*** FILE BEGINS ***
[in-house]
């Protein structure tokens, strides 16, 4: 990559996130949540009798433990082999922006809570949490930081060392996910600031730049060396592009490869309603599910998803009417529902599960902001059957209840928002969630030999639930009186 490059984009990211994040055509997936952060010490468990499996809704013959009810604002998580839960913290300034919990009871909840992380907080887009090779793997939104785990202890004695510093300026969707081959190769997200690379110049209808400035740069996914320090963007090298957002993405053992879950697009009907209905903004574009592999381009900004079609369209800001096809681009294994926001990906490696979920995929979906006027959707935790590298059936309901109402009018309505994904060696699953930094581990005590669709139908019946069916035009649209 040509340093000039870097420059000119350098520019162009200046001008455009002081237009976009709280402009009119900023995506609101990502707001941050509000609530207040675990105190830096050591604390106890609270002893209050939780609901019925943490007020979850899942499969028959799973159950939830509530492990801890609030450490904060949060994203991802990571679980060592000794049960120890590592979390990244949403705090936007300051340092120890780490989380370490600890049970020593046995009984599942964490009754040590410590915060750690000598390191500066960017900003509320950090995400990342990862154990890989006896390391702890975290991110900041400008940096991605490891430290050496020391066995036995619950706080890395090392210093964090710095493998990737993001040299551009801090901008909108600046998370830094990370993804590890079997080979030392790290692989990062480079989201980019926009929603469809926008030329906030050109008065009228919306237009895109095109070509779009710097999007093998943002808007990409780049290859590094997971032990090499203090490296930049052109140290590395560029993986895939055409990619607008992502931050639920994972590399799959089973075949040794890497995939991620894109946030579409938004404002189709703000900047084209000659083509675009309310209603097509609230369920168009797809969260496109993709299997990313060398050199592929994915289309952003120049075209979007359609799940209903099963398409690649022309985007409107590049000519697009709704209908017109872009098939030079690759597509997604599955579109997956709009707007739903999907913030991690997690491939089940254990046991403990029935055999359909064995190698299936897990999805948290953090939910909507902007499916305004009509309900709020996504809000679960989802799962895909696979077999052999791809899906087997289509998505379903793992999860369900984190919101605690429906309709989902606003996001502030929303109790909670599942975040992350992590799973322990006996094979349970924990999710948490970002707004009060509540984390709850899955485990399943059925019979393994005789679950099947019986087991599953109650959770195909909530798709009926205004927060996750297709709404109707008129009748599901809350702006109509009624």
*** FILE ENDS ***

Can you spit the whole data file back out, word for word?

[in-house]
């Protein structure tokens, strides 16, 4: 990559996130949540009798433990082999922006809570949490930081060392996910600031730049060396592009490869309603599910998803009417529902599960902001059957209840928002969630030999639930009186 490059984009990211994040055509997936952060010490468990499996809704013959009810604002998580839960913290300034919990009871909840992380907080887009090779793997939104785990202890004695510093300026969707081959190769997200690379110049209808400035740069996914320090963007090298957002993405053992879950697009009907209905903004574009592999381009900004079609369209800001096809681009294994926001990906490696979920995929979906006027959707935790590298059936309901109402009018309505994904060696699953930094581990005590669709139908019946069916035009649209 040509340093000039870097420059000119350098520019162009200046001008455009002081237009976009709280402009009119900023995506609101990502707001941050509000609530207040675990105190830096050591604390106890609270002893209050939780609901019925943490007020979850899942499969028959799973159950939830509530492990801890609030450490904060949060994203991802990571679980060592000794049960120890590592979390990244949403705090936007300051340092120890780490989380370490600890049970020593046995009984599942964490009754040590410590915060750690000598390191500066960017900003509320950090995400990342990862154990890989006896390391702890975290991110900041400008940096991605490891430290050496020391066995036995619950706080890395090392210093964090710095493998990737993001040299551009801090901008909108600046998370830094990370993804590890079997080979030392790290692989990062480079989201980019926009929603469809926008030329906030050109008065009228919306237009895109095109070509779009710097999007093998943002808007990409780049290859590094997971032990090499203090490296930049052109140290590395560029993986895939055409990619607008992502931050639920994972590399799959089973075949040794890497995939991620894109946030579409938004404002189709703000900047084209000659083509675009309310209603097509609230369920168009797809969260496109993709299997990313060398050199592929994915289309952003120049075209979007359609799940209903099963398409690649022309985007409107590049000519697009709704209908017109872009098939030079690759597509997604599955579109997956709009707007739903999907913030991690997690491939089940254990046991403990029935055999359909064995190698299936897990999805948290953090939910909507902007499916305004009509309900709020996504809000679960989802799962895909696979077999052999791809899906087997289509998505379903793992999860369900984190919101605690429906309709989902606003996001502030929303109790909670599942975040992350992590799973322990006996094979349970924990999710948490970002707004009060509540984390709850899955485990399943059925019979393994005789679950099947019986087991599953109650959770195909909530798709009926205004927060996750297709709404109707008129009748599901809350702006109509009624």